Meaning: 1. (Law) Intentionally maiming a person in order to disable and render them defenseless. 2. Wanton destruction. 3. Havoc, riotous chaos, total disorder.
Notes: Today’s Good Word is a rarity, indeed: an English word pronounced exactly as it is spelled! (Don’t listen to the US dictionaries; always pronounce the [h] in the middle. That’s what it is there for.) Mayhem is a lexical orphan without any related words, though our British cousins have used it as a verb in the past.
In Play: In peacetime, mayhem is, unfortunately, often associated with sporting events: “When the Dinglethwarp Turtledoves defeated the Swollingham Drubbers in the final seconds of the game, mayhem broke out among the fans.” We do hear this word often used hyperbolically, though: “Were I to suggest the company reduce its lunch break from an hour to a half hour, I’m afraid that mayhem might break out on the plant floor.”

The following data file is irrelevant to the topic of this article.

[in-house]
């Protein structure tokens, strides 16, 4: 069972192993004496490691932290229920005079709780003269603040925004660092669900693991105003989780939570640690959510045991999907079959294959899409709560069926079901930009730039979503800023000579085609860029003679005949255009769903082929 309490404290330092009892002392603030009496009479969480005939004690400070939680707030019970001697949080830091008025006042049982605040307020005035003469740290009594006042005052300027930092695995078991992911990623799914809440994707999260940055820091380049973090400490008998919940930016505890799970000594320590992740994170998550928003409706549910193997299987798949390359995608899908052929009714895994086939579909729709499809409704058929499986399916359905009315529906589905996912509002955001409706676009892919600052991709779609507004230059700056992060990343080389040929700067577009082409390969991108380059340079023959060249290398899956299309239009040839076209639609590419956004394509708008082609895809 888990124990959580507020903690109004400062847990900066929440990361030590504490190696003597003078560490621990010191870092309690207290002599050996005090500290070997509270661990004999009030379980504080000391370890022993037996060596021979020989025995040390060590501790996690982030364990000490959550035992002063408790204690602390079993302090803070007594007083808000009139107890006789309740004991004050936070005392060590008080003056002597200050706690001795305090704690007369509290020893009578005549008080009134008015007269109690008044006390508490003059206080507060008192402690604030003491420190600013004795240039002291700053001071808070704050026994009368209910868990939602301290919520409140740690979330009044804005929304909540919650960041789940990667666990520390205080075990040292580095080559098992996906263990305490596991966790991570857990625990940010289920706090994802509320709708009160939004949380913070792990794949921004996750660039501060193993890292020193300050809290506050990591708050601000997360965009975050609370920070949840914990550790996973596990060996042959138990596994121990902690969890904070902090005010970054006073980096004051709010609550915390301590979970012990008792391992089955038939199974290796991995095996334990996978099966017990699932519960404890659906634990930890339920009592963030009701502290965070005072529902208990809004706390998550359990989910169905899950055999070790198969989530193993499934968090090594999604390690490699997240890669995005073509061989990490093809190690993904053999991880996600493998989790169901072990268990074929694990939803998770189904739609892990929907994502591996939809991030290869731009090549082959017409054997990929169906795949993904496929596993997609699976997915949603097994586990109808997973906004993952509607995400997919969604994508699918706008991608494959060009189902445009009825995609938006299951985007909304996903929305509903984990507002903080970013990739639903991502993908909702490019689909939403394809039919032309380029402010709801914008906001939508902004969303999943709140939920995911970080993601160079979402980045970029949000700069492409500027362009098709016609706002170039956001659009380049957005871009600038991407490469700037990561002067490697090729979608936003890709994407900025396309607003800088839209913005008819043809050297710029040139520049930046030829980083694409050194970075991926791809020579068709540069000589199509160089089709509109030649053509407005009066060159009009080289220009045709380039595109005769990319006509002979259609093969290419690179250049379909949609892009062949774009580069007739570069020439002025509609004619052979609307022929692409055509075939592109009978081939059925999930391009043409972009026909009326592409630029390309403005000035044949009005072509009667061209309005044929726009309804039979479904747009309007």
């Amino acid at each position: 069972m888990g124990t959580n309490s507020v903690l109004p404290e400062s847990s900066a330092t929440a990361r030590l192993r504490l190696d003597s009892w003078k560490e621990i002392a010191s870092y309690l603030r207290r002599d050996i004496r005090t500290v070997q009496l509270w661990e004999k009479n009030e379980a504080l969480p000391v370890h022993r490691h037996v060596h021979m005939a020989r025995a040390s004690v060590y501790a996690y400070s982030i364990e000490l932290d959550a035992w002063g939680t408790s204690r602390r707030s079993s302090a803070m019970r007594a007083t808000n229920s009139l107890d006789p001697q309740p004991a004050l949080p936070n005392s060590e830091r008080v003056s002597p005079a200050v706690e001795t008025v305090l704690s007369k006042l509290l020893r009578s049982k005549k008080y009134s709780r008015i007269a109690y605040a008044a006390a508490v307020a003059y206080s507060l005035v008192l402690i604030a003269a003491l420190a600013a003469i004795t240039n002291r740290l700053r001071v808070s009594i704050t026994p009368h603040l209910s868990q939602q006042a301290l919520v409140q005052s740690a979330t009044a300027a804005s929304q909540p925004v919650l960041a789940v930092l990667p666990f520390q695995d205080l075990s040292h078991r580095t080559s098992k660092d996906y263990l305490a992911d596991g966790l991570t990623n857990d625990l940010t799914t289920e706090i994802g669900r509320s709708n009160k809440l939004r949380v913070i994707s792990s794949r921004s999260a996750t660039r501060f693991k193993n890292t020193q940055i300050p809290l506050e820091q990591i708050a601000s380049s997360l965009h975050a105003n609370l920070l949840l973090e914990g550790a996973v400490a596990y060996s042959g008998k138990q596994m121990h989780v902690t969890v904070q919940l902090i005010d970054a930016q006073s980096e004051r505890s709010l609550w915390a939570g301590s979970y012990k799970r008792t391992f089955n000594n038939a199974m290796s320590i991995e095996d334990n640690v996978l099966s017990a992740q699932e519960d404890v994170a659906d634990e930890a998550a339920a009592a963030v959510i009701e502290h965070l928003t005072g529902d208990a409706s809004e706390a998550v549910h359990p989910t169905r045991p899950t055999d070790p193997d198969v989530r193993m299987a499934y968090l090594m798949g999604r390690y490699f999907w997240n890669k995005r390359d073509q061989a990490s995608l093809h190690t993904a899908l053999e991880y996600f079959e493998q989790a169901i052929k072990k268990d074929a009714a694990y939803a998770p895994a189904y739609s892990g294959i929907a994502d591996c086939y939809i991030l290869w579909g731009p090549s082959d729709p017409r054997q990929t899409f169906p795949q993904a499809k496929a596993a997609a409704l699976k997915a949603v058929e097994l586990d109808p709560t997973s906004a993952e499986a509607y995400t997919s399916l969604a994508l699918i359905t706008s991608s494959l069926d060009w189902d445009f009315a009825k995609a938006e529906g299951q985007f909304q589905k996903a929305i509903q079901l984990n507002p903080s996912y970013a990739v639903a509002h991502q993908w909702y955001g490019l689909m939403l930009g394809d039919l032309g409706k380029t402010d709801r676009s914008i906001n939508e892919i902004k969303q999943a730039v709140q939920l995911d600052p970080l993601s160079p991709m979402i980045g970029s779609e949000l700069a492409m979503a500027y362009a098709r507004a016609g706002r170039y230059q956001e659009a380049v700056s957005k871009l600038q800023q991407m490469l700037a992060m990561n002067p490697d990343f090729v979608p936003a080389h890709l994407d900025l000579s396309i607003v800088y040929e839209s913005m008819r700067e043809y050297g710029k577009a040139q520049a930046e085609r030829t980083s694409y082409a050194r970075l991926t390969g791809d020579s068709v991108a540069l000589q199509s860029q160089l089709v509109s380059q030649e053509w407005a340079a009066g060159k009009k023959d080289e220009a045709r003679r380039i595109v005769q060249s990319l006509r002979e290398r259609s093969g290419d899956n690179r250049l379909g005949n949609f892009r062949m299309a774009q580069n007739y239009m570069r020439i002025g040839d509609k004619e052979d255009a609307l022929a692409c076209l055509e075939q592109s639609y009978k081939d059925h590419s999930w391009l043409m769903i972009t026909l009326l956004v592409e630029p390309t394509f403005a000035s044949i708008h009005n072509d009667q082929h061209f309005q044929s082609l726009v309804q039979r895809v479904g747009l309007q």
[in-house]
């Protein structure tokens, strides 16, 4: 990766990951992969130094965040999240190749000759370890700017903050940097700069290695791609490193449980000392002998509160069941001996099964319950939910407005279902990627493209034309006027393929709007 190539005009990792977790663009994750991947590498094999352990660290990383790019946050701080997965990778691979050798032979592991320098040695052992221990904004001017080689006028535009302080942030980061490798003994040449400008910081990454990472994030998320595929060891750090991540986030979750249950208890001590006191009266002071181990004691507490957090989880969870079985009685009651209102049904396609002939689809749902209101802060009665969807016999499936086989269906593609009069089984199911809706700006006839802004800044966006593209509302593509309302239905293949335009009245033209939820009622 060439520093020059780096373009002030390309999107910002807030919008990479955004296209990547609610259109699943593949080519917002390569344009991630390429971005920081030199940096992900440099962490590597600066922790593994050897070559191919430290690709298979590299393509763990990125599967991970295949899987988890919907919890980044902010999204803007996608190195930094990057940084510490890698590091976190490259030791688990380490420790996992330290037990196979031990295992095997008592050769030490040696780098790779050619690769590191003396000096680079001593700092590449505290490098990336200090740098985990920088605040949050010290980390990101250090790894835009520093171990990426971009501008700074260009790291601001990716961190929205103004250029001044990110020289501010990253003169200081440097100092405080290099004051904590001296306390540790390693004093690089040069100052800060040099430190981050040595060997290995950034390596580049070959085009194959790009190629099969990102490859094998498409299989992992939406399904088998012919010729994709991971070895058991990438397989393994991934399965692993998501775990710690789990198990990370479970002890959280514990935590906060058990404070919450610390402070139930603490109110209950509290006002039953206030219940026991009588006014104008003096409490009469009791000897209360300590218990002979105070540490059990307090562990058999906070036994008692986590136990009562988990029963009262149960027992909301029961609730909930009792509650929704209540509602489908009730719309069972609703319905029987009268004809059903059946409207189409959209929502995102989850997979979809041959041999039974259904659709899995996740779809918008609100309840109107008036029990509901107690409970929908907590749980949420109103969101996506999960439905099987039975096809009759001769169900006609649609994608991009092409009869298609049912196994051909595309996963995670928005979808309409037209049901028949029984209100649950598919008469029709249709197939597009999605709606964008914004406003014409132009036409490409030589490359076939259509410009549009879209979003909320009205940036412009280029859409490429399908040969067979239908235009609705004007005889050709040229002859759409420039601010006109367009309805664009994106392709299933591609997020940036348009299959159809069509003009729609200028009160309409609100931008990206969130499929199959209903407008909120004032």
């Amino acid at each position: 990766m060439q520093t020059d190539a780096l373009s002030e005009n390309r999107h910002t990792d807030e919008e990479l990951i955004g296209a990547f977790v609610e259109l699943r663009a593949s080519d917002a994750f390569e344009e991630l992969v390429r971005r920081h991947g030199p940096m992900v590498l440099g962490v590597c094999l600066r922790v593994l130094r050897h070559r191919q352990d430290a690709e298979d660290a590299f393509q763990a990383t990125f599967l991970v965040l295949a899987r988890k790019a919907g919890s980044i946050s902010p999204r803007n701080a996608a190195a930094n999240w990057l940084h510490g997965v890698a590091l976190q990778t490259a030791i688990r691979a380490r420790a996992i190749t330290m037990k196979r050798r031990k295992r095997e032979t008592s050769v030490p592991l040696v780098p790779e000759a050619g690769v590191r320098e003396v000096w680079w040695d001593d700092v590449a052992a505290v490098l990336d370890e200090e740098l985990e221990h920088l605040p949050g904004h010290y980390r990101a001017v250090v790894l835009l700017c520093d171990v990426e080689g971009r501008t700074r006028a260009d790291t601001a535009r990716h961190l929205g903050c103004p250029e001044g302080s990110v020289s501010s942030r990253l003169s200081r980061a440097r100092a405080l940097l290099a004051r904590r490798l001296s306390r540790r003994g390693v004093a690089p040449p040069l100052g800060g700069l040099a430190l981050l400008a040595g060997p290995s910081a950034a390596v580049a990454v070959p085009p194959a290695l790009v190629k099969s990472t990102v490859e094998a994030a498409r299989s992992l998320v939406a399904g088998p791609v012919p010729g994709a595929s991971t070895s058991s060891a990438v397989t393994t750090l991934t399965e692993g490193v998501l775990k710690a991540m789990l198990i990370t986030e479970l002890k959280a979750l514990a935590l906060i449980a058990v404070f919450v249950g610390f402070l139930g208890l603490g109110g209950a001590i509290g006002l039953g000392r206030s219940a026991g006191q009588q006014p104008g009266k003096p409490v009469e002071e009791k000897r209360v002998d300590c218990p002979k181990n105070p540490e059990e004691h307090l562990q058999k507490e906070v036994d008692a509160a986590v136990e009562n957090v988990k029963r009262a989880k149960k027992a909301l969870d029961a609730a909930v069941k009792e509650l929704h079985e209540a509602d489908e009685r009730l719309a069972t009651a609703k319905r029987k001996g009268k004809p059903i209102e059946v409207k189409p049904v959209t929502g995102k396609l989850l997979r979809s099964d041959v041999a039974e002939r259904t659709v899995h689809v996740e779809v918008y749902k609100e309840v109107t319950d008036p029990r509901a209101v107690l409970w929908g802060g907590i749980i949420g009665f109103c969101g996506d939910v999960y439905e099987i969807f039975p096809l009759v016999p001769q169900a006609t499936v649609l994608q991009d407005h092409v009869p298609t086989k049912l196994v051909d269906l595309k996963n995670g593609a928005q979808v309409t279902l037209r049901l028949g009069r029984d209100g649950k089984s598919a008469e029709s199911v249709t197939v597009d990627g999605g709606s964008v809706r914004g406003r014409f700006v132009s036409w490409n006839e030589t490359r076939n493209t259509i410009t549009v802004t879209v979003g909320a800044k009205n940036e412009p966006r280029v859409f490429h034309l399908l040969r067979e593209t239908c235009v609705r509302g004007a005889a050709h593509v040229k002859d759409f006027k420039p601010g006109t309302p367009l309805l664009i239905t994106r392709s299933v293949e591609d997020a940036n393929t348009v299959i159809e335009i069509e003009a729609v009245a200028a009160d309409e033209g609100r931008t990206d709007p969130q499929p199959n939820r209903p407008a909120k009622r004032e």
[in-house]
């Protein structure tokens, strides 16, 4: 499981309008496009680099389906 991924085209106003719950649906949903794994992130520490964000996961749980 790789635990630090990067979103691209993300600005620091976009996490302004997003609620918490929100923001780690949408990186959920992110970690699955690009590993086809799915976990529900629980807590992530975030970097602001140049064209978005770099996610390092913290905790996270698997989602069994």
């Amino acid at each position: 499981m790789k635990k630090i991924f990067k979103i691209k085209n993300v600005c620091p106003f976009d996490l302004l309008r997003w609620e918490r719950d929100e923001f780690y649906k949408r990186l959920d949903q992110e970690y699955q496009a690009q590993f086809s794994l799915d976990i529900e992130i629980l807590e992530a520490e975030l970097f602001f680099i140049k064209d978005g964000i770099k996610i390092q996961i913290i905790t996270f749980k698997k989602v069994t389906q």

Word History: Old French mahaigne “injury, mutilation” becamemahain then mahaim in Anglo-Norman, the French spoken in England after the Norman Conquest (1066). The Normans (so called because they originated in Normandy, France) picked up the word from a nearby Celtic language, Breton, where the word for “maim, mutilate” was mac’hagnañ. English borrowed the Anglo-Norman variantmahaim and developed it in two directions. In one instance the inconvenient H in the middle was dropped, leaving only maim. The other direction retained the H but only after folk etymology converted it into two recognizable English words, may and hem. The new “compound” survived despite its sounding more like the decision of a seamstress than an act of destruction. (In order to avoid any mayhem among our dear subscribers, let us now thank Dr. L. B. Tague for suggesting today’s riot of a Good Word.)